Plymouth town leaders, Smokey Bear taught children about importance of trees

Published on Friday, 29 April 2022 16:39


PLYMOUTH – Town leaders and Smokey Bear taught children at Fisher Elementary School about the importance of trees Friday in celebration of the 150th anniversary of Arbor Day.

Marty Sandshaw, local Arbor Day chair, Mayor Joe Kilduff, Superintendent of Schools Brian Falcone, Board of Education member Richard Foote and Conservation Commission Chair Jackie Dowd addressed the elementary school students, who gathered in the school gymnasium. In addition to Arbor Day, it was also “Hat Day” at the school, so students wore their favorite caps.

Sandshaw said that the town’s Arbor Day event is typically just done with fourth graders as “fourth grade farmers,” but due to being canceled the past couple of years for the pandemic, more grades were included this year.

“Today is the 150th year Arbor Day is being celebrated,” said Sandshaw. “It was started in 1872 in Nebraska by Julius Sterling Morton.”

After sharing the history of the holiday, Sandshaw introduced Smokey Bear – prompting excited cheers from the children. Sandshaw told them that The Department of Energy and Environmental Protection (DEEP) had “let him out of hibernation.” Smokey Bear handed each child present a seedling to take home and plant after the assembly.

“He is giving you each a root that’s about 12 inches long in a plastic bag,” explained Sandshaw. “Dig a hole, put in some compost and water and fill it in and then watch it grow. Some of these seedlings can grow up to nine feet tall.”

Sandshaw then introduced Kilduff, who said he was “thrilled” to speak with students in the local school system.

“Trees are important because they provide air for you to breathe, they are used by animals and they provide energy for homes,” he said. “A lot of buildings are built out of wood. Trees provide a vital use for consumption and also for nature and the environment.”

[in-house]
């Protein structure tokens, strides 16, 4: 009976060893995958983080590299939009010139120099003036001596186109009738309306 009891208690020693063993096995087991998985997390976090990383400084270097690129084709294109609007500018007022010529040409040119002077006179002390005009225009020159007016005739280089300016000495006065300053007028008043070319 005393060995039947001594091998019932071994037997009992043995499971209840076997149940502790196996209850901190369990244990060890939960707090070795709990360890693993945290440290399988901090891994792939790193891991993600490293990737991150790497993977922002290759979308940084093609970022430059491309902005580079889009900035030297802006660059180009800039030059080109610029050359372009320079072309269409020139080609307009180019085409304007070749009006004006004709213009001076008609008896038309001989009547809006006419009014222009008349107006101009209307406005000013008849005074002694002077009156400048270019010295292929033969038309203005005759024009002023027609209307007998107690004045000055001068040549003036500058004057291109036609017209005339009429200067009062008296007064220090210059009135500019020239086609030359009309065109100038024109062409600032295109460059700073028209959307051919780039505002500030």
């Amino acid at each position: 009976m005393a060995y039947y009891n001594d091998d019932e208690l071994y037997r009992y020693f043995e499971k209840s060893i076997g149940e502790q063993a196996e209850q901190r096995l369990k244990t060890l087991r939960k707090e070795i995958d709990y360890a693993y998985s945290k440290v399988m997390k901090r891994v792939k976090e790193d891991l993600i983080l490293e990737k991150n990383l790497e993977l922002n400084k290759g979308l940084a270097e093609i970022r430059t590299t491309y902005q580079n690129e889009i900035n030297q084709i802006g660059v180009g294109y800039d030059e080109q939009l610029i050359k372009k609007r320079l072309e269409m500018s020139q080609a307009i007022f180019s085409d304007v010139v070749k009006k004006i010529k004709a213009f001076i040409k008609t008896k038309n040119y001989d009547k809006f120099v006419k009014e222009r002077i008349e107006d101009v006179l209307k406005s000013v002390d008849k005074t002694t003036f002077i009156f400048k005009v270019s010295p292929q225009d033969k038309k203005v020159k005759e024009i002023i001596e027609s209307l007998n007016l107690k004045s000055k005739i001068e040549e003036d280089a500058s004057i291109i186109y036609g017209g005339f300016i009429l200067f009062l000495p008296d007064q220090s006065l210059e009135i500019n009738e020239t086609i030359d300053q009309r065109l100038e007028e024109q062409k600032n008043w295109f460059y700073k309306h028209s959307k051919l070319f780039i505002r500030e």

Kilduff also explained how trees converted carbon dioxide into breathable oxygen.

When Falcone took the podium, he asked children to share their knowledge of trees with him. One student shared that when a tree is cut down, one can look at the number of rings in the trunk to tell how old a tree is.

“When you plant the seedling, you are making a difference for the environment,” Falcone told students. “Think about other ways that you can make a difference in the community, at your schools and at home.”

When it was her turn to speak to the students, Dowd told them that she too once attended Fisher school. She also shared some additional information about the history of Arbor Day.

“A fellow in the Nebraska territory, Julius Morton, heard a lot of pioneers that had settled in the area complaining because they were disappointed that the land was all prairie,” she said. “A lot of them were used to climates where there were lots of trees. So, they decided that they would have a tree planting day. The first time they did it, they planted more than one million trees. That day became Arbor Day. A lot of other neighboring states were aware of this and it caught on. It was eventually named a holiday.”

Children were allowed to ask Dowd questions, one of which was what her favorite type of tree was.

“I like all trees, but if I was forced it would probably be some kind of fruit tree,” she said. “They have multiple uses, providing shade, fuel and food.”

Brian M. Johnson can be reached at 860-973-1806 or

Posted in The Bristol Press, Plymouth, Terryville on Friday, 29 April 2022 16:39. Updated: Friday, 29 April 2022 16:42.